England had just beaten Scotland at Wembley during Euro ‘96 and, with the Wembley crowd giddy on Gazza, the home nation’s official song of the tournament, Three Lions, began to play over the tannoy. Frank Skinner, who co-wrote and sang on the track alongside David Baddiel, saw the moment unfold from his seat inside the stadium.
It wasn’t just his own music that he could hear through the loudspeakers, Skinner wrote in his 2002 autobiography, “but 70,000-odd English men, women and children waving their flags of St George and singing their hearts out”.
It was at exactly this point that a self-deprecating Britpop tune transmogrified into the de facto national anthem — a song that still follows the England team wherever they go, even 25 years later. It was also a high-point in the strange, storied and rather silly history of the English football song; a timeline that resembles the fortunes of the national team itself, with rare flashes of glorious brilliance made all the better by lots of glorious failure.
The tradition dates back to 1966. As Sir Alf Ramsey’s men romped to victory in that year’s World Cup (you might have heard the story?) the nation was shuffling along to World Cup Willie, a song released by skiffle hero Lonnie Donegan with the approval of the Football Association.
Keen to repeat the trick as the team jetted off to Mexico to defend their title in 1970, the FA agreed to let songwriters Bill Martin and Phil Coulter come up with another hit. The duo had experience when it came to overseas success — they penned Sandie Shaw’s winning song at the 1967 Eurovision Song Contest — and, with the promise of appearing on Top of the Pops, the England squad themselves were persuaded to sing on the track.
Martin was inspired by the wartime songs he’d grown up with, and oversaw a very jolly, very blokey singalong with the players. The finished product, Back Home, ended up sounding like Dad’s Army meets the Four Seasons, but the record-buying public loved it. It topped the charts, and the squad got their spot singing on the telly.
At the tournament itself, England were sent, ahem, back home earlier than hoped, knocked out in the quarter final, and they didn’t reach another World Cup for the rest of the Seventies. By the time they returned to the global stage in 1982, the mood of the corresponding song was a little different. This Time (We’ll Get It Right) was the slightly sheepish title, but with Kevin Keegan leading the vocals (in 1979, he’d had a top 10 hit in Germany, where was he playing at the time, with the song Head Over Heels In Love), it got to number two in the UK.
Alas, England were eliminated at the group stage without scoring a single goal. At the next two major tournaments, the songs’ chart performances matched the on-pitch misfires, not even cracking the top 50. It was all dire — as Maradona saw off the English challenge in ‘86, it was soundtracked by a lacklustre reworking of He’s Got The Whole World In His Hands, and as Lineker and co finished dead bottom of their group in ‘88, all that was left to comfort us was the identikit synth-pop of All The Way.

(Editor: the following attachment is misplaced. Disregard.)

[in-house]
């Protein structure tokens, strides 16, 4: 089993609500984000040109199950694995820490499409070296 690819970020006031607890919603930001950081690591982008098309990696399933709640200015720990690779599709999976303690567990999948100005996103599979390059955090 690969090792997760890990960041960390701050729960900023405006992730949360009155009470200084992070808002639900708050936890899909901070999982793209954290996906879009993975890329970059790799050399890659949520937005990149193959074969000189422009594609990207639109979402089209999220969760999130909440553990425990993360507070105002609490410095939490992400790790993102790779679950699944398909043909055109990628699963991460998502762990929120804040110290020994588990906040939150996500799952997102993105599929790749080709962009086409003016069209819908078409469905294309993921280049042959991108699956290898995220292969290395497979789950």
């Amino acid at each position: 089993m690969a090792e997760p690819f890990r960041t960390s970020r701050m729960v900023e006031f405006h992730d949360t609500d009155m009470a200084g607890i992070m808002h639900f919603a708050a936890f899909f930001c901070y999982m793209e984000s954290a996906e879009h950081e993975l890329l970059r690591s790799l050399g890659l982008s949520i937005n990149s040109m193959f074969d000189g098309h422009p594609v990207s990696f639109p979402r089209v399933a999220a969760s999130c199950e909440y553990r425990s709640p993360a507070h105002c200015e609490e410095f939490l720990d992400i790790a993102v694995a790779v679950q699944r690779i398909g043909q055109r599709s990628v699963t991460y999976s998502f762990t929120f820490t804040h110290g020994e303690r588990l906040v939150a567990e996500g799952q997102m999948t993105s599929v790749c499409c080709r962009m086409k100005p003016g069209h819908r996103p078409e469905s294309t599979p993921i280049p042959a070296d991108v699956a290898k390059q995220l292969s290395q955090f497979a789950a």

But then Italia ‘90 happened, and fortunes turned. Bobby Robson’s squad made it to the semis, the furthest they’d gone since 1966. Back in England, the public mood switched from shrugging indifference to intoxicated belief. And it was all captured by the official song, New Order’s World In Motion.
This was a different kind of football tune. For one, it was a good song made by a cool band, ensconced as they were within the loved-up Haçienda scene. It was also mercifully free of any singing footballers, bar John Barnes, whose rap towards the end has risen to cult status in the years since.
Gone were the faintly jingoistic professions of certain victory; in were the optimistic, tongue-in-cheek lyrics (“Arrivederci, it’s one on one”). There was a subtle but purposeful anti-hooligan message, as well, with the band insisting on keeping the hook as “Love’s got the world in motion”, rather than “We’ve got the world...”, as the FA wanted it. There was even a No Alla Violenza remix by Terry Farley and Andrew Weatherall, in reference to the peace-keeping motto that became synonymous with the tournament.
World In Motion was New Order’s only ever UK number one and kickstarted a short but golden era. Six years later, Baddiel and Skinner captured the imagination with their Lightning Seeds collaboration, as England got to another semi final, this time on home soil. Three Lions was a number one hit at the time — riding on the crest of the Britpop wave, it was the perfect vehicle to carry the fervour of an English-hosted tournament — and followed the New Order rules: great songwriting, lyrics that don’t take themselves seriously, and no singing footballers.
Over the next couple of decades everyone from Ant and Dec to James Corden and Dizzee Rascal had a bash at doing a song, with some decent chart results. There have also been plenty of unofficial offerings, from Vindaloo by Fat Les in 1998 to ex-manager Terry Venables’ jazzy effort England Crazy in 2002. But nothing has captured lightning in the bottle in the same way as Three Lions. It has become a perma-anthem and in 2018, as England once again got to a World Cup semi final, the song hit number one 22 years after its initial release.
Its never-ending popularity might be part of the reason why there hasn’t been an official England song since 2014. That will change in 2021, with Krept and Konan releasing a track in time for the Euros. As explained in the duo’s BBC documentary about the making of the song, the south Londoners will once again reinvent the form — delivering a rap anthem that celebrates a historically diverse, excitingly young team, and the multicultural nation they represent. If there’s anything to resurrect the lost art of the football song, this may well be it.
UEFA EURO 2020 begins today. Krept and Konan: We Are England is on iPlayer now